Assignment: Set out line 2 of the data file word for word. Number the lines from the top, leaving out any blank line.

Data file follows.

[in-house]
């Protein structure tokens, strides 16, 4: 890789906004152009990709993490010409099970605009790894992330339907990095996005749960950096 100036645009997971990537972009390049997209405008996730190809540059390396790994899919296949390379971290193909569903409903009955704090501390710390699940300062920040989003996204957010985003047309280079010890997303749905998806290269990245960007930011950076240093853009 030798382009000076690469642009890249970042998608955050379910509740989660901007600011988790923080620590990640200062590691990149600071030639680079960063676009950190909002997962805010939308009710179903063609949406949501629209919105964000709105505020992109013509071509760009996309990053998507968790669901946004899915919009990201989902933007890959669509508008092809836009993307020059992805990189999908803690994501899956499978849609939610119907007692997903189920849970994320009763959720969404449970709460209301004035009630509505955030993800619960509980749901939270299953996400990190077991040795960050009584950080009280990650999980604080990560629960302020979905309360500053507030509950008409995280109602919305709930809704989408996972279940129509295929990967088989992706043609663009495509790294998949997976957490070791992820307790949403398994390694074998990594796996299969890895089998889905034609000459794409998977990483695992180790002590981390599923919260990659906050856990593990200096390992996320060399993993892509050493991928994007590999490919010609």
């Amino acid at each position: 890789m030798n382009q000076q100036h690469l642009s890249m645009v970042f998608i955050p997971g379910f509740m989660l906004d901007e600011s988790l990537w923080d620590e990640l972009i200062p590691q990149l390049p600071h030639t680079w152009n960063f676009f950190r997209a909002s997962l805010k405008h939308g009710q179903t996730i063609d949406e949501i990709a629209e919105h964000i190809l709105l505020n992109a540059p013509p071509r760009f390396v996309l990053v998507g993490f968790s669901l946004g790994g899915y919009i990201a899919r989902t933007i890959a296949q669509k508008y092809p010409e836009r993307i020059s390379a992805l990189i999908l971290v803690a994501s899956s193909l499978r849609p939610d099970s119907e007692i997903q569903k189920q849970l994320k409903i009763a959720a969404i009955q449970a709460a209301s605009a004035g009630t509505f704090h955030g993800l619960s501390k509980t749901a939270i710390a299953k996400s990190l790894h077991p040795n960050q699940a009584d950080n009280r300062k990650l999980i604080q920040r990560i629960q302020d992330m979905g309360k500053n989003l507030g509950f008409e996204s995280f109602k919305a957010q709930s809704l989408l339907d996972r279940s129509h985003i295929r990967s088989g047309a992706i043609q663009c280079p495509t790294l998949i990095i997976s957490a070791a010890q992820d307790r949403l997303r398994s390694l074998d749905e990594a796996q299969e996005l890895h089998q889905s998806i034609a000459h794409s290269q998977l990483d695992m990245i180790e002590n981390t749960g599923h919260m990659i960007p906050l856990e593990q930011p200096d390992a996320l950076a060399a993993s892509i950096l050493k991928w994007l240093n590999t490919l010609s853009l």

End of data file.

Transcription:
């Protein structure tokens, strides 16, 4: 890789906004152009990709993490010409099970605009790894992330339907990095996005749960950096 100036645009997971990537972009390049997209405008996730190809540059390396790994899919296949390379971290193909569903409903009955704090501390710390699940300062920040989003996204957010985003047309280079010890997303749905998806290269990245960007930011950076240093853009 030798382009000076690469642009890249970042998608955050379910509740989660901007600011988790923080620590990640200062590691990149600071030639680079960063676009950190909002997962805010939308009710179903063609949406949501629209919105964000709105505020992109013509071509760009996309990053998507968790669901946004899915919009990201989902933007890959669509508008092809836009993307020059992805990189999908803690994501899956499978849609939610119907007692997903189920849970994320009763959720969404449970709460209301004035009630509505955030993800619960509980749901939270299953996400990190077991040795960050009584950080009280990650999980604080990560629960302020979905309360500053507030509950008409995280109602919305709930809704989408996972279940129509295929990967088989992706043609663009495509790294998949997976957490070791992820307790949403398994390694074998990594796996299969890895089998889905034609000459794409998977990483695992180790002590981390599923919260990659906050856990593990200096390992996320060399993993892509050493991928994007590999490919010609």